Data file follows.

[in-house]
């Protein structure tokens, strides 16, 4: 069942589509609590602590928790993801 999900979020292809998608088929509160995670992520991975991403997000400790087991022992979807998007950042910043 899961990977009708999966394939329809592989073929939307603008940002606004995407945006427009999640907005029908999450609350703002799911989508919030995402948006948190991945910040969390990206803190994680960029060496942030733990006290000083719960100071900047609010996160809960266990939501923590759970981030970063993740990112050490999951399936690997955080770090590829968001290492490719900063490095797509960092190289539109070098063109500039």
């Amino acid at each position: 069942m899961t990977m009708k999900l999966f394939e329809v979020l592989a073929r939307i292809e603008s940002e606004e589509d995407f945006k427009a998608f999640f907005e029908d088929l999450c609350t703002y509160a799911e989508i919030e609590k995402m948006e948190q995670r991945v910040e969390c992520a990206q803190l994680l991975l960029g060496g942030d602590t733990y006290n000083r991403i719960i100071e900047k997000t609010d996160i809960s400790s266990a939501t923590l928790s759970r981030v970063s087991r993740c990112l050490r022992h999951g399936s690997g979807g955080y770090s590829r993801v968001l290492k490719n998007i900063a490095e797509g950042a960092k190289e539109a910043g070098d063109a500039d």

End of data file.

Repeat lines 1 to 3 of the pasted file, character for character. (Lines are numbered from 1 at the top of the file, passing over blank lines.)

[in-house]
């Protein structure tokens, strides 16, 4: 069942589509609590602590928790993801 999900979020292809998608088929509160995670992520991975991403997000400790087991022992979807998007950042910043 899961990977009708999966394939329809592989073929939307603008940002606004995407945006427009999640907005029908999450609350703002799911989508919030995402948006948190991945910040969390990206803190994680960029060496942030733990006290000083719960100071900047609010996160809960266990939501923590759970981030970063993740990112050490999951399936690997955080770090590829968001290492490719900063490095797509960092190289539109070098063109500039």
């Amino acid at each position: 069942m899961t990977m009708k999900l999966f394939e329809v979020l592989a073929r939307i292809e603008s940002e606004e589509d995407f945006k427009a998608f999640f907005e029908d088929l999450c609350t703002y509160a799911e989508i919030e609590k995402m948006e948190q995670r991945v910040e969390c992520a990206q803190l994680l991975l960029g060496g942030d602590t733990y006290n000083r991403i719960i100071e900047k997000t609010d996160i809960s400790s266990a939501t923590l928790s759970r981030v970063s087991r993740c990112l050490r022992h999951g399936s690997g979807g955080y770090s590829r993801v968001l290492k490719n998007i900063a490095e797509g950042a960092k190289e539109a910043g070098d063109a500039d």